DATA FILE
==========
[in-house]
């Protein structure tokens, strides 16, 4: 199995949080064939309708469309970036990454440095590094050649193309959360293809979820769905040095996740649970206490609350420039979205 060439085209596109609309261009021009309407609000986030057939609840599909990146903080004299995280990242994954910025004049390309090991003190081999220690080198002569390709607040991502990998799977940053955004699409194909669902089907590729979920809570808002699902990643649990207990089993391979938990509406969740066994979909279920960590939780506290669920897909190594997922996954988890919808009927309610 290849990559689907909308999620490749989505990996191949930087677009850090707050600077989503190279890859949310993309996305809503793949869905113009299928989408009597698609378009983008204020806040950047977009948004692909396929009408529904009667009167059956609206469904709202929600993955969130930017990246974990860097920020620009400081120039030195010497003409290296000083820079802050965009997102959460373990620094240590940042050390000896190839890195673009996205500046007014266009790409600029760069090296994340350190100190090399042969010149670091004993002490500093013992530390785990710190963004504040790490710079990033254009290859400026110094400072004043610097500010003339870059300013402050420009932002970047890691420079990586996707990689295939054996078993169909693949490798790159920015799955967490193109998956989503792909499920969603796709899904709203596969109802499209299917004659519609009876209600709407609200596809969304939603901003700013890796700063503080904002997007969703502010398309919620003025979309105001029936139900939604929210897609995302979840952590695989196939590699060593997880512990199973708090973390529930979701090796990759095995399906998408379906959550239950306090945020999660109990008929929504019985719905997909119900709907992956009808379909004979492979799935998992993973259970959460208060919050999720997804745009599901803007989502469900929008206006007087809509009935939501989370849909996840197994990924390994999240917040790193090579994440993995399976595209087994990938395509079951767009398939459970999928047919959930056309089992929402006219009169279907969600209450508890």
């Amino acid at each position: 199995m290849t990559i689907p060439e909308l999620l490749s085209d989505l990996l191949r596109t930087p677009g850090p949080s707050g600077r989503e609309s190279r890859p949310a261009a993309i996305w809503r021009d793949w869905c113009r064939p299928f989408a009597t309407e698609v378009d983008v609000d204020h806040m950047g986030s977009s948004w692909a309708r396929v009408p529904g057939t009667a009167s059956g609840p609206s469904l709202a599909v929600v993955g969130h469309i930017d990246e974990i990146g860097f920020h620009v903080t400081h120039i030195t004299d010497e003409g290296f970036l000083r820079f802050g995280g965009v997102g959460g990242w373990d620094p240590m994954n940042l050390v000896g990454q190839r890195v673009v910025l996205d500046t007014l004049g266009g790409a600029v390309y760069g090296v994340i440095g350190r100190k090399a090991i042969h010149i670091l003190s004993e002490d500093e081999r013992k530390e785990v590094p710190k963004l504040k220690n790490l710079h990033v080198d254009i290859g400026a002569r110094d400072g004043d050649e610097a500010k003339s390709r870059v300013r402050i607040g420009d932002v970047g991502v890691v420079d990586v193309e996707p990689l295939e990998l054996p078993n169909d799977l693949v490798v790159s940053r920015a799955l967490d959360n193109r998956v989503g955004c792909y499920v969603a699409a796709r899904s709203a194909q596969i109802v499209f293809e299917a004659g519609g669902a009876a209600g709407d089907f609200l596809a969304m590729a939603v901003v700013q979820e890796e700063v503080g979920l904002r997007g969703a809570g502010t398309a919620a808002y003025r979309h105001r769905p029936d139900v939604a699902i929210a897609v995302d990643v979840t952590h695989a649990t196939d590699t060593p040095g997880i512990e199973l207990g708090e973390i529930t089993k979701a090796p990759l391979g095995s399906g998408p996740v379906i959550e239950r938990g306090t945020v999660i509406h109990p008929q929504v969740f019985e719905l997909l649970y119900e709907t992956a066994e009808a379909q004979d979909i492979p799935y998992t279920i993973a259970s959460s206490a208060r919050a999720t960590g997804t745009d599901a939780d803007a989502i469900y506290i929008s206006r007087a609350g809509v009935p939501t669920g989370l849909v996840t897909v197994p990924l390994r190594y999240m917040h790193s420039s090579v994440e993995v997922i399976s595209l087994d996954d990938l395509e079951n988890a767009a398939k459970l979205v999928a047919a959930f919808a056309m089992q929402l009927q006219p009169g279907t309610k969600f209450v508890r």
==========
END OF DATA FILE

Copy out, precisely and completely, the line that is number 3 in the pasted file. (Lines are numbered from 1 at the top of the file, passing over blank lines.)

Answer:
């Amino acid at each position: 199995m290849t990559i689907p060439e909308l999620l490749s085209d989505l990996l191949r596109t930087p677009g850090p949080s707050g600077r989503e609309s190279r890859p949310a261009a993309i996305w809503r021009d793949w869905c113009r064939p299928f989408a009597t309407e698609v378009d983008v609000d204020h806040m950047g986030s977009s948004w692909a309708r396929v009408p529904g057939t009667a009167s059956g609840p609206s469904l709202a599909v929600v993955g969130h469309i930017d990246e974990i990146g860097f920020h620009v903080t400081h120039i030195t004299d010497e003409g290296f970036l000083r820079f802050g995280g965009v997102g959460g990242w373990d620094p240590m994954n940042l050390v000896g990454q190839r890195v673009v910025l996205d500046t007014l004049g266009g790409a600029v390309y760069g090296v994340i440095g350190r100190k090399a090991i042969h010149i670091l003190s004993e002490d500093e081999r013992k530390e785990v590094p710190k963004l504040k220690n790490l710079h990033v080198d254009i290859g400026a002569r110094d400072g004043d050649e610097a500010k003339s390709r870059v300013r402050i607040g420009d932002v970047g991502v890691v420079d990586v193309e996707p990689l295939e990998l054996p078993n169909d799977l693949v490798v790159s940053r920015a799955l967490d959360n193109r998956v989503g955004c792909y499920v969603a699409a796709r899904s709203a194909q596969i109802v499209f293809e299917a004659g519609g669902a009876a209600g709407d089907f609200l596809a969304m590729a939603v901003v700013q979820e890796e700063v503080g979920l904002r997007g969703a809570g502010t398309a919620a808002y003025r979309h105001r769905p029936d139900v939604a699902i929210a897609v995302d990643v979840t952590h695989a649990t196939d590699t060593p040095g997880i512990e199973l207990g708090e973390i529930t089993k979701a090796p990759l391979g095995s399906g998408p996740v379906i959550e239950r938990g306090t945020v999660i509406h109990p008929q929504v969740f019985e719905l997909l649970y119900e709907t992956a066994e009808a379909q004979d979909i492979p799935y998992t279920i993973a259970s959460s206490a208060r919050a999720t960590g997804t745009d599901a939780d803007a989502i469900y506290i929008s206006r007087a609350g809509v009935p939501t669920g989370l849909v996840t897909v197994p990924l390994r190594y999240m917040h790193s420039s090579v994440e993995v997922i399976s595209l087994d996954d990938l395509e079951n988890a767009a398939k459970l979205v999928a047919a959930f919808a056309m089992q929402l009927q006219p009169g279907t309610k969600f209450v508890r």